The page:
Cassandra Nelson has been an aid worker with the international humanitarian aid organization Mercy Corps since 2002. She has been a first-responder to almost every major humanitarian crisis over the past decade including the 2004 Boxing Day tsunami, the Iraq war, and the Haiti earthquake.
(CNN) -- I've spent the past weeks working on the famine response with Mercy Corps, an international aid organization, in Mogadishu. As a humanitarian aid worker, I've responded to crisis around the world for almost a decade, but I've never seen a situation as devastating as what I am witnessing in Somalia today.
As far as the eye can see, makeshift shelters sprawl out across Mogadishu. Over 500,000 people in the city are displaced, forced from their homes by war, drought and famine. In the past couple of months, more than 100,000 people have come to this bullet-scarred and destroyed city in the hopes of finding food, medical care and assistance.
The new arrivals stream in by the hundreds daily and settle on any available patch of dusty earth they can find. They build makeshift shelters from twigs, cardboard, and scraps of old clothing. Living in the shadows of bombed out buildings that only a couple weeks ago were the front lines of the long-running war, families are packed into camps, without access to clean water or sanitation facilities. Most sites don't have adequate toilets or latrines. Improper human waste disposal is causing food and water contamination.
Although it is famine that has forced so many people into Mogadishu for assistance, the growing concern is that those who make it here may be as likely to die of disease as starvation. Cholera and Acute Water Diarrhea (AWD) are taking the lives of hundreds of children. Cholera is an acute intestinal infection caused by contaminated food or water. It causes watery diarrhea that can lead to severe dehydration and kill within hours if left untreated.
Thousands of cases of AWD/Cholera have already been confirmed at the main government hospital in Mogadishu.
Measles is also taking the lives of many. During one visit to the hospital, I saw three children die in less than an hour. They all had AWD/Cholera and two had the measles.
The main hospital is in a terrible state. Everywhere I looked I saw mothers holding babies sitting on the floor on scraps of cardboard because there are no beds or chairs available. Examination tables are stacked with little babies on IVs with their mothers anxiously watching them, filled with fear that they may die at any moment.
The hospital is so congested that there is not room or time to properly screen and separate/quarantine the incoming patients, so kids with measles and cholera are side-by-side with kids who are malnourished, but not infected -- yet.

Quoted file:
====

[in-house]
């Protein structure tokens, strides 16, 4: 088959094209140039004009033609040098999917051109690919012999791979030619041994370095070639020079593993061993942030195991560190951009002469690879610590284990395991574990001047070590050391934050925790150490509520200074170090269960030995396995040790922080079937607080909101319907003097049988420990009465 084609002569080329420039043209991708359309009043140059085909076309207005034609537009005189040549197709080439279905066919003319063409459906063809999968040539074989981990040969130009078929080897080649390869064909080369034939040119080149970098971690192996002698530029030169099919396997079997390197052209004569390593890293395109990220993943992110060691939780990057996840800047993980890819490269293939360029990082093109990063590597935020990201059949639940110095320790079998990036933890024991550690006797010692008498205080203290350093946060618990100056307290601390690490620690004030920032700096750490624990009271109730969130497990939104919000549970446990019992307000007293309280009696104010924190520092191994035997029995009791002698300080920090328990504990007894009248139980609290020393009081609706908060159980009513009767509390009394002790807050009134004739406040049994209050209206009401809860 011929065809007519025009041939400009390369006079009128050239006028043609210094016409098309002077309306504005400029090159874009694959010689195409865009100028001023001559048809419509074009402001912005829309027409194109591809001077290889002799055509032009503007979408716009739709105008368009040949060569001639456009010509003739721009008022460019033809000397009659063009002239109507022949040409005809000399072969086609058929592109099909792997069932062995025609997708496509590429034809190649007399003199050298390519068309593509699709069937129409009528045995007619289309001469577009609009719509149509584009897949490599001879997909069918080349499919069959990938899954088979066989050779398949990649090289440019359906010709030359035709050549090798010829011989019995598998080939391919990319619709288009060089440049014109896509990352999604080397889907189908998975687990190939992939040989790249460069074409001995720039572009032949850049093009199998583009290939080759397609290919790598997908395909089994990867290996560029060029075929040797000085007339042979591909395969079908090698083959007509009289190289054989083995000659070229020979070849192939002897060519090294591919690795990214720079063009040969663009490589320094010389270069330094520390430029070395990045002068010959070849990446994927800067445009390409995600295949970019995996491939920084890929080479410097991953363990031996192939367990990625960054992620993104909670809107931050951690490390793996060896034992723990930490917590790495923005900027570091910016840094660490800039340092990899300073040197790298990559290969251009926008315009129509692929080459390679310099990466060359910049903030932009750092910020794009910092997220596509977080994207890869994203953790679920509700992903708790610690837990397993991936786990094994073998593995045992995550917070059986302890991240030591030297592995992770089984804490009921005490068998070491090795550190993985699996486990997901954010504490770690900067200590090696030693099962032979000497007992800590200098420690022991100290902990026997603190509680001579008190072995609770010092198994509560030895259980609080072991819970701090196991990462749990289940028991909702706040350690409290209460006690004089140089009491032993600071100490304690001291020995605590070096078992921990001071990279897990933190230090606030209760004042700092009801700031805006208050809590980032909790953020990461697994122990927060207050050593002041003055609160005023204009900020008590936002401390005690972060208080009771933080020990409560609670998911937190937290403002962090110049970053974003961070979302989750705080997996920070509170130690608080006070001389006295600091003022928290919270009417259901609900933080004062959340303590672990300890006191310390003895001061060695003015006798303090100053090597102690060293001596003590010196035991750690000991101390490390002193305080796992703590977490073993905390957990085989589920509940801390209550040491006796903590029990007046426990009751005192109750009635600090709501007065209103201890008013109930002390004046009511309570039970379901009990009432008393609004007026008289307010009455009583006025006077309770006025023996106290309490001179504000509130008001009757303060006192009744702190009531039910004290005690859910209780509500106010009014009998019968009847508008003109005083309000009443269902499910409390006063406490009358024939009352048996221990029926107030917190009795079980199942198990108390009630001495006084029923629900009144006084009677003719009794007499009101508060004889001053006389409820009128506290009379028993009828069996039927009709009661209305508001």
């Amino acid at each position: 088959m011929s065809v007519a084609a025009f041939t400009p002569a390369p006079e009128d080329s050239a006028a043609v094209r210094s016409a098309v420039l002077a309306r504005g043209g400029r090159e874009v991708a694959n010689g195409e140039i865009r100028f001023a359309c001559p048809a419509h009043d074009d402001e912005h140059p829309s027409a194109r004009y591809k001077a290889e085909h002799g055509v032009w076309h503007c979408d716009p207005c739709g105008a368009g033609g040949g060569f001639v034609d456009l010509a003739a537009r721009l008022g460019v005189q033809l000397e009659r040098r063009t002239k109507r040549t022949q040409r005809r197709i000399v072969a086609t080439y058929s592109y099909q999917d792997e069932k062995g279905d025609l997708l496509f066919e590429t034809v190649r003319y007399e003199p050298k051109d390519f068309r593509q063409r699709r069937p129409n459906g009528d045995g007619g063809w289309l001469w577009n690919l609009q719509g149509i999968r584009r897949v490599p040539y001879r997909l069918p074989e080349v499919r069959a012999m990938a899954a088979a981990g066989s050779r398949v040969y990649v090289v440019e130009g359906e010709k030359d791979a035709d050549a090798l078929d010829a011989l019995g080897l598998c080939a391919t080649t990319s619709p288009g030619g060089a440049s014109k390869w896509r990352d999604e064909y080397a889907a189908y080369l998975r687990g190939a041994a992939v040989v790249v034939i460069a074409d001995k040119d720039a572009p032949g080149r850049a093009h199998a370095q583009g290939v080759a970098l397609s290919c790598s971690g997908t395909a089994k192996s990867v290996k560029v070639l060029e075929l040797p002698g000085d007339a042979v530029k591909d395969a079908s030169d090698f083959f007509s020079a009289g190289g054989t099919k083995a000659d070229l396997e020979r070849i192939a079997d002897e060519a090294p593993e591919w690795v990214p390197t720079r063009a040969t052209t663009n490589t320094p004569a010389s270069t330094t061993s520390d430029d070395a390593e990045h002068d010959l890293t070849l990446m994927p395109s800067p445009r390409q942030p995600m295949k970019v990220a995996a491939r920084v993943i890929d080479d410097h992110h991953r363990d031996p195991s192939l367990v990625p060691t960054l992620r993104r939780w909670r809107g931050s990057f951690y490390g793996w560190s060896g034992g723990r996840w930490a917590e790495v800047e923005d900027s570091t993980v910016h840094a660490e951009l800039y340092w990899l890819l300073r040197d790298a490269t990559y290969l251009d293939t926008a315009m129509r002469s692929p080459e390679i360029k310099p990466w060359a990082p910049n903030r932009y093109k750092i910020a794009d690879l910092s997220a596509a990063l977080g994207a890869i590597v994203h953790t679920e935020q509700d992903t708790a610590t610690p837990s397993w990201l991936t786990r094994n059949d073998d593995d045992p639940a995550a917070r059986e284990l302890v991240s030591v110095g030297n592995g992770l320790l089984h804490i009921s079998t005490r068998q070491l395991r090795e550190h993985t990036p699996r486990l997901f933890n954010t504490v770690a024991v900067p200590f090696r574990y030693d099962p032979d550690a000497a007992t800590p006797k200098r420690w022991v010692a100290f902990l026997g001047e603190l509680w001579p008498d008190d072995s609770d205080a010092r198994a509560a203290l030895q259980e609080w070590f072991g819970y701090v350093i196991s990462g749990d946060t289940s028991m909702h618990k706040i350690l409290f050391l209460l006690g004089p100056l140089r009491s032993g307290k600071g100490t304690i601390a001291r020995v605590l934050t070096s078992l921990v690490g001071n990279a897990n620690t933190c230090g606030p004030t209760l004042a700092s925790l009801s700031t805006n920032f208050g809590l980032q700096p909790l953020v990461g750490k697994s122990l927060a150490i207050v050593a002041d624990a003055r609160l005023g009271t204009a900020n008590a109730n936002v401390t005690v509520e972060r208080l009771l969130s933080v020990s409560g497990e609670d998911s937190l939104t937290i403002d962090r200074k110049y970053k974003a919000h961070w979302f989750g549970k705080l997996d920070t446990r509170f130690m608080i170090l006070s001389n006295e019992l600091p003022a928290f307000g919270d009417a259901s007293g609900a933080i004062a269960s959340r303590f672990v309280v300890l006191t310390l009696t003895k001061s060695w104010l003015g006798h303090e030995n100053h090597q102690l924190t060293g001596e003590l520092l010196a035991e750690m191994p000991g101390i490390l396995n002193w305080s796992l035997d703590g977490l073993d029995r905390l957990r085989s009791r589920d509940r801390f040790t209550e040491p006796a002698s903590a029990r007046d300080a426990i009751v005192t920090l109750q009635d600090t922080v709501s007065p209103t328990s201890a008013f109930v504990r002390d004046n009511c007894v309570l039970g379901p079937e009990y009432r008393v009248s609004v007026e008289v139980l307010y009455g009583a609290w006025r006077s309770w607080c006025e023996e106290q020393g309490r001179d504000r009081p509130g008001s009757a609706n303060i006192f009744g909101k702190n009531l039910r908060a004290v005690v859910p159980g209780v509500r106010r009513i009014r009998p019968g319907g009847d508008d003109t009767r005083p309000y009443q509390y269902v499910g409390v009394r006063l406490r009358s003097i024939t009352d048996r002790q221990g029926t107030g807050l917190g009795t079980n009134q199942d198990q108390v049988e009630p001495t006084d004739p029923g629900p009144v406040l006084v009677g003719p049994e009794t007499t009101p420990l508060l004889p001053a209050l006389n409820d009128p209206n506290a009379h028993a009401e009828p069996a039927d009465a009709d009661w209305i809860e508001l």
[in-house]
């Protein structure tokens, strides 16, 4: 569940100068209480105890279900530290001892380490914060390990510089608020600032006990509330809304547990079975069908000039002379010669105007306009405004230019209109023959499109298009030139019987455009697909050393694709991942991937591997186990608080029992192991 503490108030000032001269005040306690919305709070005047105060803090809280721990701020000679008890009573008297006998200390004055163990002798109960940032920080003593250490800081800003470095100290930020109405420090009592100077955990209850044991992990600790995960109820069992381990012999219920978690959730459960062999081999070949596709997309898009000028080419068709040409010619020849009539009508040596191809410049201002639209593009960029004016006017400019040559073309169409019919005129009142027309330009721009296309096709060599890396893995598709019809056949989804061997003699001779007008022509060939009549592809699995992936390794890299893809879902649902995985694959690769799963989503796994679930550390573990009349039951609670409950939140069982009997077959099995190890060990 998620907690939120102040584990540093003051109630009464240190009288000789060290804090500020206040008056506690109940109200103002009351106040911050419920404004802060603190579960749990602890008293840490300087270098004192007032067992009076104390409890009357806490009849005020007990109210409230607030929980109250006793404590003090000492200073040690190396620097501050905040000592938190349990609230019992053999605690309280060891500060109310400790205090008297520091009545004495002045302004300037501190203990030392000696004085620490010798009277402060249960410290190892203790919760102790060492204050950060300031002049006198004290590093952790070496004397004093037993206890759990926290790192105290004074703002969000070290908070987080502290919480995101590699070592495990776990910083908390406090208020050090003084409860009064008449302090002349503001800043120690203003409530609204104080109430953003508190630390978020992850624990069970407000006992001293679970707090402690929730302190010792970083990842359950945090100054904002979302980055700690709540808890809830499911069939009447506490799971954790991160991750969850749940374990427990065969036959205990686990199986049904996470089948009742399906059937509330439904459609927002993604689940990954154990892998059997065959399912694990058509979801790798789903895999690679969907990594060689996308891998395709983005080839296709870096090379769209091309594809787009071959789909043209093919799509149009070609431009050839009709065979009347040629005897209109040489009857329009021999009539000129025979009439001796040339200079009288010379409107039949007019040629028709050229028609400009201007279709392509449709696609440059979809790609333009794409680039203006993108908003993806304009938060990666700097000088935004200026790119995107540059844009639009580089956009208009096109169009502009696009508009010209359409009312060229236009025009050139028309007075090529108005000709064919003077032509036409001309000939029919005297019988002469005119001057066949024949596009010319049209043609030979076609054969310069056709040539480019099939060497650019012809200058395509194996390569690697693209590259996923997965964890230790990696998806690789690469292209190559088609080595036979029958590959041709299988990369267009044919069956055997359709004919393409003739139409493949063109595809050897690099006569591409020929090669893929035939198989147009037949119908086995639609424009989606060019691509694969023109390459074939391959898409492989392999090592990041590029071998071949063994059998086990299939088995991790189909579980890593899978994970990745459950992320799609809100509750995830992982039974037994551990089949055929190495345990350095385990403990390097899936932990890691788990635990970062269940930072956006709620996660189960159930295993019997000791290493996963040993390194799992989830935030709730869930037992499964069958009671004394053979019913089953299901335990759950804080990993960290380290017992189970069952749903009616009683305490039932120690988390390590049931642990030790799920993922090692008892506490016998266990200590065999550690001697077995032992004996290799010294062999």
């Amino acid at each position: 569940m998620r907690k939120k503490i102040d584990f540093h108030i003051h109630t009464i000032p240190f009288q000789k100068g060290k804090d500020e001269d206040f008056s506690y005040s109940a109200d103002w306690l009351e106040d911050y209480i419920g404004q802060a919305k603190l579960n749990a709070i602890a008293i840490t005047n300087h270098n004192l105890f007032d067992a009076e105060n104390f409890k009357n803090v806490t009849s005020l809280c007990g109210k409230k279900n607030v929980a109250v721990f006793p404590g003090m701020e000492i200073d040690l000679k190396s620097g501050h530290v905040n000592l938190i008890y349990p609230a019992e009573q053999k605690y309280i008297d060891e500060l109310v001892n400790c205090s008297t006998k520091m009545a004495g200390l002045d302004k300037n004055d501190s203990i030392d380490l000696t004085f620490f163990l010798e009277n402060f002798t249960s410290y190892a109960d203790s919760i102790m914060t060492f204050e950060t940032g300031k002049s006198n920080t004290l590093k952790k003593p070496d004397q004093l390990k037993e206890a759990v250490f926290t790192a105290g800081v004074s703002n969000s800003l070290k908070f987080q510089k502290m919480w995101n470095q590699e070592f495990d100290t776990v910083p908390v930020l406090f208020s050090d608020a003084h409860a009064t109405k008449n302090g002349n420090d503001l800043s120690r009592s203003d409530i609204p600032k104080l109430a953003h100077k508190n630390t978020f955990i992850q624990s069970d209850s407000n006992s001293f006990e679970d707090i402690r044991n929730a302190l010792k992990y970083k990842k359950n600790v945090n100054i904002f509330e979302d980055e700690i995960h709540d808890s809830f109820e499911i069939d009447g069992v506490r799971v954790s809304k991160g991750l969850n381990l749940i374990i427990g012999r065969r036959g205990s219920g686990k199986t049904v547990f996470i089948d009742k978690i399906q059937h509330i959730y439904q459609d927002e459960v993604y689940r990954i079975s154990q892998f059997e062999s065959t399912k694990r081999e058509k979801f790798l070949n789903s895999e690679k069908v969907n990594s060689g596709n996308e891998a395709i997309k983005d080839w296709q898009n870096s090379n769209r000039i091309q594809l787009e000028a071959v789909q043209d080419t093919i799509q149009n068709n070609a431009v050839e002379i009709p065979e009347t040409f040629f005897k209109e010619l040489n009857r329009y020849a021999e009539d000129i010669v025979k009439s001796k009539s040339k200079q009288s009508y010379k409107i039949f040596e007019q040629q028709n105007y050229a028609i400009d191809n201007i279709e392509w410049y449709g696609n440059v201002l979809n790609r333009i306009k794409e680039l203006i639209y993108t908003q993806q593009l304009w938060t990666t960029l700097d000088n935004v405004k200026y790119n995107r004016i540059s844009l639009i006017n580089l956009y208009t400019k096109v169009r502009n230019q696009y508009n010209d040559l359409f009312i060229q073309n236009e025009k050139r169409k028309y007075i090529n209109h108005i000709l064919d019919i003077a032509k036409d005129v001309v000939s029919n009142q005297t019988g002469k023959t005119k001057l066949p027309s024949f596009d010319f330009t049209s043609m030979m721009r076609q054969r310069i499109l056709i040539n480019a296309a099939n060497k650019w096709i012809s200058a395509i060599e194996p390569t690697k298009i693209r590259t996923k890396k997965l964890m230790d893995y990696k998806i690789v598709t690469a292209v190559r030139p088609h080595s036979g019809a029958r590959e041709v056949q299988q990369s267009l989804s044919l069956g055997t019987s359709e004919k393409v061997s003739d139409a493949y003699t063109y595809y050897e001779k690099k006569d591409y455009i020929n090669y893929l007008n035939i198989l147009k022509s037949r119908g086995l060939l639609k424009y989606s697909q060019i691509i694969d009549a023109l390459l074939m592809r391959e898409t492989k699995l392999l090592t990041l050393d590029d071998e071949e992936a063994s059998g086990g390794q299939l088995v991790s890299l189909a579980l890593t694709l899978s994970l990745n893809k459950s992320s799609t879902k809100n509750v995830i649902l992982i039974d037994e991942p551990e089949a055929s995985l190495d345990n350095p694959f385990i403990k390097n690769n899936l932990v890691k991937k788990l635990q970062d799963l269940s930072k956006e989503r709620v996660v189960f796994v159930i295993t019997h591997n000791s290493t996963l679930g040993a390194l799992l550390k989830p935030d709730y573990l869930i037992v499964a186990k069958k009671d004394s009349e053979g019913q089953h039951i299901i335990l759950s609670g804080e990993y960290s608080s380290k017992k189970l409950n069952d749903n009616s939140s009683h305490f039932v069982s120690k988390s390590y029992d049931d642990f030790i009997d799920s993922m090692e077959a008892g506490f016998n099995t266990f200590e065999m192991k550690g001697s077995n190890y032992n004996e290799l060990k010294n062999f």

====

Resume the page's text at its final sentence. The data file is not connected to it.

Measles cases seem to be everywhere in the camps, too. Most Somali children have not been immunized because humanitarian assistance was very limited for the past several years due to insecurity. Now the measles virus is spreading rapidly through the extremely overcrowded camps.
I met Benti, a mother of three who lives in a large camp. Benti's five-year-old son, Mohammad Duk, has the measles. When he lifts his shirt I can see his stomach and neck are covered in the telltale rash. Her daughter, Crokina, has a cough -- a typical symptom of disease, although it is not clear if she has the measles or a respiratory infection, or possibly both.
The children have not been to the doctor and are not taking any medicine.
"We don't have money for medical care," explains Benti. "We have no food, how can we afford to pay for medicine when we can't even eat?"
The situation continues to get worse with tens of thousands of Somalis dead and more than 500,000 children on the brink of starvation. There are no proper graveyards, no birth certificates, and no death certificates.
Mercy Corps' objectives
In the short term the goal is simply to save lives. A multi-pronged approach that integrates health, nutrition and water and sanitation is critical to prevent more unnecessary deaths.
In the camps, more latrines must be built, as well as hand-washing stations at the latrines. Clean water, water jerry cans and soap must be provided in adequate supplies to camp residents.
Mercy Corps is trucking water to camps now to address the emergency, but also working to connect the camps to the city water distribution system and provide water storage and distribution stands in the camps as quickly as possible.
In regards to healthcare, there is an urgent need for improved sanitation in the wards and around the hospital grounds. Currently there is no waste disposal system and the human waste from patients is simply thrown out into the yard of the hospital -- into the same area where people go to wash their clothes and cook food for people in the hospital.
But despite the desperate conditions, the Somali people are not giving up. They are demonstrating a strength and resilience that is hard to believe given their circumstances. The need for aid work in Mogadishu is overwhelming, but the determination and grace of the Somali people gives me the energy and inspiration to carry on with my work.